Blind long jumper Lex Gillette is chasing after a gold medal after the recent Tokyo Paralympics after already winning 4 silver.
Lex Gillette and his popular trademark slogan, “No need for sight when you have a vision,” printed on a black-and-gray T-shirt remain sold out on his website but he vowed to make a new batch as he envisions taking the gold medal next time after going home with 4 silver medals altogether in his four previous trips to the Paralympics.
“Basically the only box I haven’t checked yet,” said Gillette, who competes Friday in Japan. “So it would definitely mean a lot (to win).”
The Athlete’s Journey
“I’ve been able to do a lot of awesome things,” he said.
The blurriness he experienced in his sight at 8 was explained to be recurrent retinal detachments. He did not experience trauma, no sickness, no accidents – the blurriness in his sight naturally occurred.
He went through 10 eye operations in an effort to save his vision, and finally, on his last one, the doctors informed him that they could not save his eyesight.
It was another coincidence that he discovered the track. He went to school with sighted kids and the gym activity happened to be the standing long jump.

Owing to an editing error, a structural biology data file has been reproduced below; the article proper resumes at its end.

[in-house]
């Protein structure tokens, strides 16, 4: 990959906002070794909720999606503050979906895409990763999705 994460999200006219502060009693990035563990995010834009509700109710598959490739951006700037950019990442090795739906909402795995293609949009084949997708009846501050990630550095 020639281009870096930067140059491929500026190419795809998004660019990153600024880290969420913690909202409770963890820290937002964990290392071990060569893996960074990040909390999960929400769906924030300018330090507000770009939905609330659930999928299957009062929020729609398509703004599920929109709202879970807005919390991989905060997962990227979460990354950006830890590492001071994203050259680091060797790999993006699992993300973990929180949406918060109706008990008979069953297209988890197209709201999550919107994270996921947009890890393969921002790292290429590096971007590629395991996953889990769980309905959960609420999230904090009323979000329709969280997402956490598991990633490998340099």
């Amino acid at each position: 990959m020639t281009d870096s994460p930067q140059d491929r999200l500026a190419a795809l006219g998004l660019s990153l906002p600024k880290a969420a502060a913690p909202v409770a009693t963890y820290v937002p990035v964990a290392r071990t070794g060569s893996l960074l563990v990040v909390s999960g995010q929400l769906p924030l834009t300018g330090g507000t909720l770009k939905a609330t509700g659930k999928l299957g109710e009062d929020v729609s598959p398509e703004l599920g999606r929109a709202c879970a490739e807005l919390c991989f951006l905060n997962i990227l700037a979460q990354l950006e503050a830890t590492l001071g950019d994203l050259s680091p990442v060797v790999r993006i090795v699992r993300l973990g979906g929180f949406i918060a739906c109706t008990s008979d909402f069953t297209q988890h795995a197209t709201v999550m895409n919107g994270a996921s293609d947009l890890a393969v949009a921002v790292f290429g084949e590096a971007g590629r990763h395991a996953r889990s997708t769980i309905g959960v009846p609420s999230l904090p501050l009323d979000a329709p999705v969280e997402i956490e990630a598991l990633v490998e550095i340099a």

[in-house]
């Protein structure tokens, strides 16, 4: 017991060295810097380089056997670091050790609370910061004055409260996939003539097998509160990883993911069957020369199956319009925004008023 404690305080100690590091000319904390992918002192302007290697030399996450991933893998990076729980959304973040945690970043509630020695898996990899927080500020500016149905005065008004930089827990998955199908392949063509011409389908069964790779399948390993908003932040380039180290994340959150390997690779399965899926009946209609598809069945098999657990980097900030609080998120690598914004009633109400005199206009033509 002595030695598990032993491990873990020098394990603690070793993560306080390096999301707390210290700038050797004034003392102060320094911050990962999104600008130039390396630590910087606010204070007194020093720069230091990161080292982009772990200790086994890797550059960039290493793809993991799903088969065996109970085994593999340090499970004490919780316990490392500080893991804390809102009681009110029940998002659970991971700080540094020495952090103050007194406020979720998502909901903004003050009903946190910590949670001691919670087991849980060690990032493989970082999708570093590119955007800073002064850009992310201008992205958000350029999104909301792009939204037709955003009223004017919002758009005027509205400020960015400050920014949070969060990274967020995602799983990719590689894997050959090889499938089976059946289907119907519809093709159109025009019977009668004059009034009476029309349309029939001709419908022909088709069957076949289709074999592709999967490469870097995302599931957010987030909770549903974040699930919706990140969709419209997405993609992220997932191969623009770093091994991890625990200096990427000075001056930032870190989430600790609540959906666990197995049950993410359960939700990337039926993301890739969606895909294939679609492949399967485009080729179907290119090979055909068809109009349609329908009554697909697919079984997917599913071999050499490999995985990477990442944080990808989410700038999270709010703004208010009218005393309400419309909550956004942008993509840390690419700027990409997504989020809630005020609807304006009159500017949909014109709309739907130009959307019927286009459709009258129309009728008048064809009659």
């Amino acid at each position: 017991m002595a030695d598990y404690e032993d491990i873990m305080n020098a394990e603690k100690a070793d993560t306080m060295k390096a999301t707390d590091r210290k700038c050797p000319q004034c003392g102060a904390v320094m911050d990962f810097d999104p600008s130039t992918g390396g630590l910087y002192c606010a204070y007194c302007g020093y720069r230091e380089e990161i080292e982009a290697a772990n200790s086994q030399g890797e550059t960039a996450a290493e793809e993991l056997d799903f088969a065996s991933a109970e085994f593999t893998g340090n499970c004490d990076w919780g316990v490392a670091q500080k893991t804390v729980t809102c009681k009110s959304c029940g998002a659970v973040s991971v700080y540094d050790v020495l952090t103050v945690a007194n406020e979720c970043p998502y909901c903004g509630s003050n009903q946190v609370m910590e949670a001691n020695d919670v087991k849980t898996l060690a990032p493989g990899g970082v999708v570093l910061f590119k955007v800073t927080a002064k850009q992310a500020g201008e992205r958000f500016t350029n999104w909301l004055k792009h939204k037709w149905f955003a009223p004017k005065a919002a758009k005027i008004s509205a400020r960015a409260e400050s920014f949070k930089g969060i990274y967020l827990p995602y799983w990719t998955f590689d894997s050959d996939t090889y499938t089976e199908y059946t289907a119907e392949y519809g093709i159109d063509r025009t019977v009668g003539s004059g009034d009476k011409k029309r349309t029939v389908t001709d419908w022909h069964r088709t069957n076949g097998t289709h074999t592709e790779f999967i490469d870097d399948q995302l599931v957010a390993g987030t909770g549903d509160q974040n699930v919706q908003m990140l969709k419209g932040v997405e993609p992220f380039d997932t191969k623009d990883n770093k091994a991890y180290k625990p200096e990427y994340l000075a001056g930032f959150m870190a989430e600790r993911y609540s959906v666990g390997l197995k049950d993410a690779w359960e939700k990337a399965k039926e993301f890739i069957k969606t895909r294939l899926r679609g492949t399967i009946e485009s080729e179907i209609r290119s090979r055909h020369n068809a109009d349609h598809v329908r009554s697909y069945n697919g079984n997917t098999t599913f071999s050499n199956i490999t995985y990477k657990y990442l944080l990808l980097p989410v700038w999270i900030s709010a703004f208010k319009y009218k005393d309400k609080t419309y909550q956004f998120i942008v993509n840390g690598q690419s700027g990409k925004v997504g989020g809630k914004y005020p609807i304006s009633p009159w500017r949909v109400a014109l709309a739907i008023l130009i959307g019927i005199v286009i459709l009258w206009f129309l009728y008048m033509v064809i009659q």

“The place was literally going bonkers,” Gillette recalled. “I just jumped through the roof.”
One of his teachers, Brian Whitmer taught him about the mechanics of the sport and planted the Paralympics idea to him.
“He was like, ‘You could travel the world. You can break records. You can win medals,’” said Gillette, who sang the national anthem at various events, including a San Diego Padres game. “He helped me to see my potential.”
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In the Track
This is how it works: Before a jump, Williams walks with Gillette to the starting point. Then, Williams heads back near the sandpit and waits.
Once Gillette takes off down the runway, Williams claps to guide him along, screaming “fly, fly, fly, fly,” as Gillette approaches the takeoff point to let him know he’s on the right path. He’ll also holler “stop” if Gillette veers off course.
“If it only takes a stride to get to the back of the pit, you have an idea, ‘All right, I think that this was something good,’” said Gillette, who trains at the Elite Athlete Training Center in Chula Vista, California.
Williams is Gillette’s teammate, coach, and friend.
“I got into this game understanding the role and we didn’t start out getting medals. Lex and I have gone on to win a ton of competitions and I feel just as awarded as he does!” Williams wrote in an email.
“We are aiming to let the powers that be know that it’s just not what you see at championships in regards to the guides. We are literally a part of the process from beginning to end, putting in the sweat equity and fitness standards to propel the athlete/s to personal bests, world records, and the medal stand!”
About his mantra — “No need for sight when you have a vision” — Gillette came up with it in 2008 simply as a way to inspire.